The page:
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How Can I Relocate With My Child After Divorce?
One of the most common issues in family law is when one parent needs or wants to relocate with their minor child(ren). Whether the reason for the proposed relocation is legitimate or not, the parent wishing to relocate must be aware of Florida Statute § 61.13001 BEFORE moving.
Under § 61.13001, a parent may not relocate more than 50 miles away for more than 60 days without a written agreement or an order from the Court. What most parents fail to realize is the rule actually applies to BOTH parents – whether he or she is the majority time-sharing parent or not.
If both parents agree, then the next step is simply asking the Court to enter their new arrangement for time-sharing.
The real problems happen when the parents cannot agree. The parent relocating must file a Petition to Relocate with the Court. There are very strict requirements with the Petition to Relocate, which is why it is best to seek legal representation. A Petition to Relocate can be denied as void simply because it does not meet the language requirements of § 61.13001. Alternatively, if the other parent fails to request a hearing or file an objection to the relocation within the short time-frame, the Court will grant the Petition to Relocate without a hearing. It is therefore extremely important whether you are the requesting parent or the objecting parent – that you consult with an experienced family law attorney.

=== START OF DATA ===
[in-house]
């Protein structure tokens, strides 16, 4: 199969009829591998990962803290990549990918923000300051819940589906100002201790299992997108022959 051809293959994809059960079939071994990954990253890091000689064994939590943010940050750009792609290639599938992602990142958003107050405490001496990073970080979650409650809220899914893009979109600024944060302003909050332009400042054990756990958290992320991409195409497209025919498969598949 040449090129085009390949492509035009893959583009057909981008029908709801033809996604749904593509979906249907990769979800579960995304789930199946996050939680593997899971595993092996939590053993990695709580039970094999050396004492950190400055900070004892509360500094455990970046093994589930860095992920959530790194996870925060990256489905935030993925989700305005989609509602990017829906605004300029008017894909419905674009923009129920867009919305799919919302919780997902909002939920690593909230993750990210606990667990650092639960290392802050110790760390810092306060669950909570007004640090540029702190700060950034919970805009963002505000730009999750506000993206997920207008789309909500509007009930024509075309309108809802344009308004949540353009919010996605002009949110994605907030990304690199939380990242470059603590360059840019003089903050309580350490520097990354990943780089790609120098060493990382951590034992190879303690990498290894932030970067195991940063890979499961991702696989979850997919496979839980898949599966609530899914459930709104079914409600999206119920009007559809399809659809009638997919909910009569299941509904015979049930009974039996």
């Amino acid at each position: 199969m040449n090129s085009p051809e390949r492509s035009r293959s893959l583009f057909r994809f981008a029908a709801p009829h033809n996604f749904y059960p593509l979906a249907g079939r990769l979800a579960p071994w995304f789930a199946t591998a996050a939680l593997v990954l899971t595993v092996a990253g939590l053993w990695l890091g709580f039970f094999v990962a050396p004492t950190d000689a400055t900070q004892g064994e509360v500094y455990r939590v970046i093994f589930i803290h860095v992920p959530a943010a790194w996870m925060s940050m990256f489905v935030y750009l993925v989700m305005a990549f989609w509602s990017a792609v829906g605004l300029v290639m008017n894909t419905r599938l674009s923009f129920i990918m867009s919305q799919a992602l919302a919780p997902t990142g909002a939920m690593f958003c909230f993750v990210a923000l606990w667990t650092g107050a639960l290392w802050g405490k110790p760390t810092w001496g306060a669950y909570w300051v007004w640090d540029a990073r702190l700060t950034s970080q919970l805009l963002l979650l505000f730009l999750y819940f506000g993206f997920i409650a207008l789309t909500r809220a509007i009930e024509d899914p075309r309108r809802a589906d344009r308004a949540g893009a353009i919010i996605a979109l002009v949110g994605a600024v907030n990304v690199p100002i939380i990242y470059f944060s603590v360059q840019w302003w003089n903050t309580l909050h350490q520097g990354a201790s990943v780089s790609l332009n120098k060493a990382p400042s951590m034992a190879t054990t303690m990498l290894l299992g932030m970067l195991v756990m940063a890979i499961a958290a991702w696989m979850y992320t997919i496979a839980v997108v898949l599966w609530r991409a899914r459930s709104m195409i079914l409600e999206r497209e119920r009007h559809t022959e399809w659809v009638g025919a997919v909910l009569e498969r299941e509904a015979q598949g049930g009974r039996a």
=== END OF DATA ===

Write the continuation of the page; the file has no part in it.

Should you find yourself at a relocation hearing, you should know that the Court’s main objective is determining whether the move is in the best interest of the child(ren). It is not enough for a parent to move just to earn a higher income. For example, a job opportunity with more income, coupled with better schools and less crime, is a good scenario for a potential relocation. However, the Court will need to hear testimony and evidence regarding the “best interests” factors.
In the event a parent relocates without written agreement or prior authorization from the Court, the consequences can be serious. The Court can hold that parent in contempt and require the child(ren) returned to the other parent. In any relocation case, the Court will consider each parent’s conduct in its final decision.
Our firm handles all family law cases, including relocation. We have represented both the party wishing to relocate and the objecting party. For more information, please contact our office. We will be happy to guide you through the process.
Roberta “Bobbi” Blush lives in Seminole, Florida and is an associate with the Law Office of Robert Eckard & Associates. Bobbi has represented Florida families in the areas of dissolution of marriage, paternity, child support, adoption, time-sharing, and domestic violence.
The Law Office of Robert Eckard & Associates (LORE) has not been retained for any matter by you until such time as a duly executed retainer is signed by you and an authorized agent of LORE and any retainer deposit paid and returned to us. Nothing contained herein is intended to create an attorney client relationship or be considered legal advice, as such, no conflict of interest shall be presumed in the event LORE is later retained by an adverse party. See Rule 4-1.18 et. al., 2006 Florida Supreme Court.